- Students will gain an understanding of the plight of the Jews during the Holocaust
- Students will understand the dangers of hate and extremism
- Students will empathize having one's possessions taken away
- Twenty pounds of flour, sugar or potatoes (optional)
In the film, Gerda Weissmann recalled being told her family had to leave their home with no more than 20 pounds of belongings, a plight shared by many Jews. On the day the lesson is introduced, 20 pounds of flour, sugar or potatoes may be presented to the class — and passed around for students to hold — as an example of what 20 pounds represents.
The One-Day Lesson
Ask students to imagine being forced to leave their homes. They are allowed 20 pounds of their most precious possessions. What would they take? What would they be forced to leave behind? How would this make them feel? On what would they base their choices? Would monetary value mean less or more than emotional/personal value? Why?
Also discuss the difference between packing for a vacation — the choices being made for a trip in which you plan to return home — compared with being forced from your home, never to return. Other examples — recent devastation by hurricanes in Florida or wild fires in California — might help students understand forced departure, but be careful to distinguish between devastation caused by nature and devastation caused by human hatred.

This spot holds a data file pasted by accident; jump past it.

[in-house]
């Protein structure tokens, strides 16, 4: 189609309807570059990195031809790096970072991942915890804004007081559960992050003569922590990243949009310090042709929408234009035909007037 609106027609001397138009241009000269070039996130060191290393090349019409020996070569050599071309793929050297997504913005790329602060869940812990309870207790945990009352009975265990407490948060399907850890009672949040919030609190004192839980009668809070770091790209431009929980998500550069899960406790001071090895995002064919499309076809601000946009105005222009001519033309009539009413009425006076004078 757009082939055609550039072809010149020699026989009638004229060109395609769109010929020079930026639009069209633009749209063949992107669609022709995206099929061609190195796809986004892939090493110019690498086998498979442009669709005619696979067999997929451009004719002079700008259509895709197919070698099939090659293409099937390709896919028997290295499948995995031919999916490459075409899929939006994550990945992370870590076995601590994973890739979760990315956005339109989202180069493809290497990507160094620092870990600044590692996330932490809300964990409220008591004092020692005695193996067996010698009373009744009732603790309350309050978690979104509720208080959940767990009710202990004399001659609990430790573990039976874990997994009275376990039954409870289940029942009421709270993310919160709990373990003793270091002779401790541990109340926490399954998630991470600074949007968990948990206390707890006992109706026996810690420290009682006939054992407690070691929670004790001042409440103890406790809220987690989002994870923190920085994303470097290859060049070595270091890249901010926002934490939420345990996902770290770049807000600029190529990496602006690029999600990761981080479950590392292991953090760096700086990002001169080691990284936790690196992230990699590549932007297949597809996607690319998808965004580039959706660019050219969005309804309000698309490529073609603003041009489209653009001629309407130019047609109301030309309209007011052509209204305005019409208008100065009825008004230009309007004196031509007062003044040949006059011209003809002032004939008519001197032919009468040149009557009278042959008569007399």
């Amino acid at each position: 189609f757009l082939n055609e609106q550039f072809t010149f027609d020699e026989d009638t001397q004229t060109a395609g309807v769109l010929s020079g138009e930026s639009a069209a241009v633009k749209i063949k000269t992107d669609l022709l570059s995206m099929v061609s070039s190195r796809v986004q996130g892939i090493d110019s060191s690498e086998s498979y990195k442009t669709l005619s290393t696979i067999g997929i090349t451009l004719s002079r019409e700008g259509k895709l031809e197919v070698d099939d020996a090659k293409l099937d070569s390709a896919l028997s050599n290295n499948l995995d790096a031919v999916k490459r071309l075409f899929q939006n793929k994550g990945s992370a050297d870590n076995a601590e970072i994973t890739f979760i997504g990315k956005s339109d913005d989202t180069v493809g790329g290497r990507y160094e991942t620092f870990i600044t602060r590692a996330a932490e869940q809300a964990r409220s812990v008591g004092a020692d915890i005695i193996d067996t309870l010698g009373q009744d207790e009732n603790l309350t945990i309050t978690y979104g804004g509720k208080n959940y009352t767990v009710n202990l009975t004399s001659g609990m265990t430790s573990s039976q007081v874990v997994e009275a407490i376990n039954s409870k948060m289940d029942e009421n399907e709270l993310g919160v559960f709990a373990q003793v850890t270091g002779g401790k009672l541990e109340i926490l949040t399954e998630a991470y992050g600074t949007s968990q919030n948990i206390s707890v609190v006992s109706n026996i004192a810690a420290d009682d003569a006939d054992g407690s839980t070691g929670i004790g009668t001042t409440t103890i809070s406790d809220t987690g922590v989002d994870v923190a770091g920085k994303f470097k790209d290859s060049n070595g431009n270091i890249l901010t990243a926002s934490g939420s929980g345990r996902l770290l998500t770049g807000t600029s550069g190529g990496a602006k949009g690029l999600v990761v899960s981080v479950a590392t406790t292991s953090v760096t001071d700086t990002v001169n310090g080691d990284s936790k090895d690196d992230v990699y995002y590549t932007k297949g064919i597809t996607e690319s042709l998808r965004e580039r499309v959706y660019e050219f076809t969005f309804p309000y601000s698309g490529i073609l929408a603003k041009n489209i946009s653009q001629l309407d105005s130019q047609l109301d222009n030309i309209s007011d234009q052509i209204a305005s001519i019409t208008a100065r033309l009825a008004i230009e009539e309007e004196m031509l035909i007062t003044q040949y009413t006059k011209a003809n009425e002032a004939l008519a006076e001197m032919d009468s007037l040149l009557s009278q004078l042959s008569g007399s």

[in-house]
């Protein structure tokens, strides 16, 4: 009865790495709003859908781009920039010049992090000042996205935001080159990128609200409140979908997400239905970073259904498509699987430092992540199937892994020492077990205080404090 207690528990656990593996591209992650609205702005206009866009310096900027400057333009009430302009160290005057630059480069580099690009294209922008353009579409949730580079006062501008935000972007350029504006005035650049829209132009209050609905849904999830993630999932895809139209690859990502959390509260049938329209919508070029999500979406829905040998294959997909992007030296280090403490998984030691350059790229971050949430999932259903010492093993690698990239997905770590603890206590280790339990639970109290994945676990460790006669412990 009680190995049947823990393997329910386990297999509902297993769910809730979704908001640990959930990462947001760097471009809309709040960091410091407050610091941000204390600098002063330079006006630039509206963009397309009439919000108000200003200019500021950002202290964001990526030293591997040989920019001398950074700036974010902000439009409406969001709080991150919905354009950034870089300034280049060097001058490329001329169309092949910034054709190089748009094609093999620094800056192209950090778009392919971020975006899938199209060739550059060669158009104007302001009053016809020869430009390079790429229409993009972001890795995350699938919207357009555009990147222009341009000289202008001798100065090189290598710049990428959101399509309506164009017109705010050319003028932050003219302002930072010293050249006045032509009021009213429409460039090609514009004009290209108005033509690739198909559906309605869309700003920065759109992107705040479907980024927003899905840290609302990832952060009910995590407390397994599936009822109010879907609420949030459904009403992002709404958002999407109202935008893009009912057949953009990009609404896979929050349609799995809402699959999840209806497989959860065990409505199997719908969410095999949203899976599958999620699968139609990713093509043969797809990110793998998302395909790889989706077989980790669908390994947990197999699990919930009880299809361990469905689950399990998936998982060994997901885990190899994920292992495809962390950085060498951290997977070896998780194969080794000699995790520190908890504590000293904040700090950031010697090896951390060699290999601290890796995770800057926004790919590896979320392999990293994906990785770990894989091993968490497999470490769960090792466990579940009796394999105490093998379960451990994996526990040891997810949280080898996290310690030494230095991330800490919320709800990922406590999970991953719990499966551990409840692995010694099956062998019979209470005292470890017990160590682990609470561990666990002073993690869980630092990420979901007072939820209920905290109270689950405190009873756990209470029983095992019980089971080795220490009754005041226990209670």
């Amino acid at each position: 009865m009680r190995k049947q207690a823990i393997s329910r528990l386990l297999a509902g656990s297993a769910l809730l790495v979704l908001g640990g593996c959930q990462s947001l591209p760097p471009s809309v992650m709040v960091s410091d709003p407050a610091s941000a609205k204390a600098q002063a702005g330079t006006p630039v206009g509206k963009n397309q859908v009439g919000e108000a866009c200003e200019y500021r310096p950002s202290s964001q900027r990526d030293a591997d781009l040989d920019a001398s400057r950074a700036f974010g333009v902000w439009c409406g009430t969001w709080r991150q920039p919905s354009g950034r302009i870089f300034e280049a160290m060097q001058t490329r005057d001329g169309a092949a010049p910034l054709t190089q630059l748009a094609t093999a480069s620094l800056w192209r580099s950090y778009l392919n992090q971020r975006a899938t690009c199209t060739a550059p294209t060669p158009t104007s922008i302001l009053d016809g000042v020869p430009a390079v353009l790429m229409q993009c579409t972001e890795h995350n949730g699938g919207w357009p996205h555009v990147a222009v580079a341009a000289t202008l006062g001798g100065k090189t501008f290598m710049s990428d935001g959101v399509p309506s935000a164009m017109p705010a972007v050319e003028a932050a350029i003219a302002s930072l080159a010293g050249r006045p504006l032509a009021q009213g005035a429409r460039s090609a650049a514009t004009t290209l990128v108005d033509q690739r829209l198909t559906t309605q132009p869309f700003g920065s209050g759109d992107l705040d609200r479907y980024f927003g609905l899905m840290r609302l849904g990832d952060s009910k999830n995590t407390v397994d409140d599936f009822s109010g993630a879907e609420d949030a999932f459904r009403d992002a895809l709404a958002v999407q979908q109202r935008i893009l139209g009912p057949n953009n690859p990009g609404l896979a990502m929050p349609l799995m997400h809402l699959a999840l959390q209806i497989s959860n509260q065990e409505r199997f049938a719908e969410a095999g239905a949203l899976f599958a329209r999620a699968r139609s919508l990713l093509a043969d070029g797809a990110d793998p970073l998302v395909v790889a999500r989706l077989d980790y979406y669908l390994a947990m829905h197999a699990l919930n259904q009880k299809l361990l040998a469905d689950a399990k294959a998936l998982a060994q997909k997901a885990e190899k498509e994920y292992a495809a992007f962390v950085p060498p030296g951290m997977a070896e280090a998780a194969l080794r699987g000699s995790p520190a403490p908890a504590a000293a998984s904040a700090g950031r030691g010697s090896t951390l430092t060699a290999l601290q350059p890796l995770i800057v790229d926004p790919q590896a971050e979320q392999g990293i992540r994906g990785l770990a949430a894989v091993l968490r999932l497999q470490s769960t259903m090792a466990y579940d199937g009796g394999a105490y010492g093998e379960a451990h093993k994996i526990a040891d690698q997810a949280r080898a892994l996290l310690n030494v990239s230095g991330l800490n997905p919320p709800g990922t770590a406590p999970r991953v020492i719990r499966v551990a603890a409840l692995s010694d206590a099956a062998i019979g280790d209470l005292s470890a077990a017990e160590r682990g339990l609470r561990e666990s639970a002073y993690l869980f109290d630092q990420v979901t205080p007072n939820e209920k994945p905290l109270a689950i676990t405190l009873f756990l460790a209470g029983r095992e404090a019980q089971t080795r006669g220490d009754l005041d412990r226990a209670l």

Ask students to pose the same scenario to family members or guardians: You are being forced to leave your home and will be allowed to take only 20 pounds of personal belongings. What do you choose and why?
Have students record answers, identifying the differences and similarities between their own answers and answers from their loved ones. Then have students write a one-page paper about their family's responses. The teacher also may complete this exercise and share it with the class.
After the reports are presented, have students list the range of emotions they and their families experienced during this exercise.